Mr. Editor,

I send you a free translation of a part of the first Canto of L'abbé De Lille's beautiful poem Le Malheur et La Pitié.

0! gentle. Pity, how I love thy name!
Thou, nobly indigent, art dearer far,
To me, than all the pomp and pride of wealth,
Which spreads abroad its desolating stores
To nourish Vice,-corrupt the human he rt.
'Tis thus the impetuous mountain stream descends,
And carries ruin o'er the cultur'd field;
Whilst in its'silent course some modest rill
Spreads o'er its native plains its little stores,
And fertilizing many a meadow green,
Makes woods, and fruits, and flow'rets flourish round-
Thus scattering wide abroad her heavenly stores,
Celestial Pity feeds the field of life.

Yet-'uis not to our dearest friends alone,
That Pity's tender cares should be confined;
The stranger has his claims on generous hearts-
Remember too, Misfortune shuns the day,
Locks her sad secrets deep within her breast:
She has her modest blush, her noble pride:
This bids her shun the gaze of vulgar eyes,
And seek a lonely refuge in the shade.

Then seek her, Pity!—find her dark retreat! Seize on the happy moment as it fliesFor thou, like Genius and Victory, Hast happy moments pointed out by heavenKnow then to seize them-Dost thou not behold A wretched mortal, whose distracted look Bespeaks him standing o'er some dark abyss? He pauses--trembles-half recedes from crime! A sudden movement urges him to theft, With which he blushes to have soild his hand He flies—pursue him-enter thou his door;— Oh what a sight!-Half naked on the ground, Benumb'd with cold, by famine worn away, His helpless children lie-Menac'd with death, So near the wretched hour that gave them birth, They know no pleasing playful infant sports. 'Tis silence, grief, and desolation all A mute despair forbids the tear to flow The wretched father stands beside them pale, Tormented less by famine than by crime. He turas away, distracted, from the scene, And turning throws to them the guilty food, For which their feeble anxious hands dispute. Now with an air, a look, an accent deep, Expressing all the conflict of his soul, The excess of wo, the horror of his crime; He speaks“ Who chus invades Misfortune's drear abode? “O stranger! dost thou come to learn my woeg? “Well-see these children-there their mother lies “ I am a man-a husband, and a father!"Is this enough?-My lot, before this day, “Was less severe; misfortunes had assail'd, “But ne'er till now my soul was stained with crime! “Go and reveal it-I will bless the blow“Will bless your law that punishes my guilt; "I know not what may be-my dreadful fate “May arm a robber's hand with murderous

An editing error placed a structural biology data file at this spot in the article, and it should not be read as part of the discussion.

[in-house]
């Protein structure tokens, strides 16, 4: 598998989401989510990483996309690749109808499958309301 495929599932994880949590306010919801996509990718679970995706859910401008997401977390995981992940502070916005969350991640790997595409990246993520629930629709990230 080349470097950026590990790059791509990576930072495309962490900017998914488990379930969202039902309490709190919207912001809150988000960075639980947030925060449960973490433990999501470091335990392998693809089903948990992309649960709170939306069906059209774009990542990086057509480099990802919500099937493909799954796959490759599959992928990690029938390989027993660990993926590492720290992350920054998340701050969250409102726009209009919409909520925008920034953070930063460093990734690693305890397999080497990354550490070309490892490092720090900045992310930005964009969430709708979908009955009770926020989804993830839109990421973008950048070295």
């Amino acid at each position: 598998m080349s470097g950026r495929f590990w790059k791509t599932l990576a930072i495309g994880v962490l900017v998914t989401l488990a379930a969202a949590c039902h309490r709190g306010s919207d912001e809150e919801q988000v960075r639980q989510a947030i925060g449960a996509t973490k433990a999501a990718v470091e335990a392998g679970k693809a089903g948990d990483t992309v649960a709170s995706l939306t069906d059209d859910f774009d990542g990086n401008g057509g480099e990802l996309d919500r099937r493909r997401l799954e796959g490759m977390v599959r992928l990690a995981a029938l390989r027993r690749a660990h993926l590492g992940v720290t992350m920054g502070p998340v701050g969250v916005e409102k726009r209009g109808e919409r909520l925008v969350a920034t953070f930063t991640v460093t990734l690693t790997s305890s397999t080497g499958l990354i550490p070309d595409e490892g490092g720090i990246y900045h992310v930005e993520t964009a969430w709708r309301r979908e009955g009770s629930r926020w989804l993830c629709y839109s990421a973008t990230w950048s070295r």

“Go! rid ine of the world and of myself!"-
Exhausted nature fails he faints-he falls!

Oh! Pity! soften down the wretch's bed!
Pour forth thy gold, pour forth thy balmy tears;
Console his misery, and repair his fault,
And teach this useful lesson to the world:-
That he who wishes to prevent a crime,
Should first prevent the want from which it flows.



BY MRS. LLOYD.-1784.

Near to the foot of some decaying tree
A honey suckle fair doth often grow,
And twining round, hides, with its fresh green leaves,
The wither'd boughs,—gives all it's sweet perfume,
And shields it from each rude high swelling blast.
Thus, dear Maria, in her bloom of youth
And beauty gay, with fond affection bends
Her soul to mine, and gives her sweetest smiles
To drooping age, and still declining years:-
Those years, e're long, must fail:-Life's feeble sap
No more shall rise;-the dull eye slow will turn,
And not perceive Maria's gentle tear,
Nor see that look of love, which softens pain:
Yet may it not be lost!—when my last breath,
Through cold and pale grown lips, unheard, shall pass,
A keener pang, than thy soft breast can know,
Will ask relief:-Thy debt of gratitude
Then, dear Maria, with it pay, and sooth,
With tender care, *his pain, who long hath strewed
Thy path, and mine, with sweet and chosen flow'rs:-
Still kind protection meet, and ev'ry aid,
Thy virtue claims from Friendship's warmest glov!

* The late Dr. Lloyd, dean of Norwich.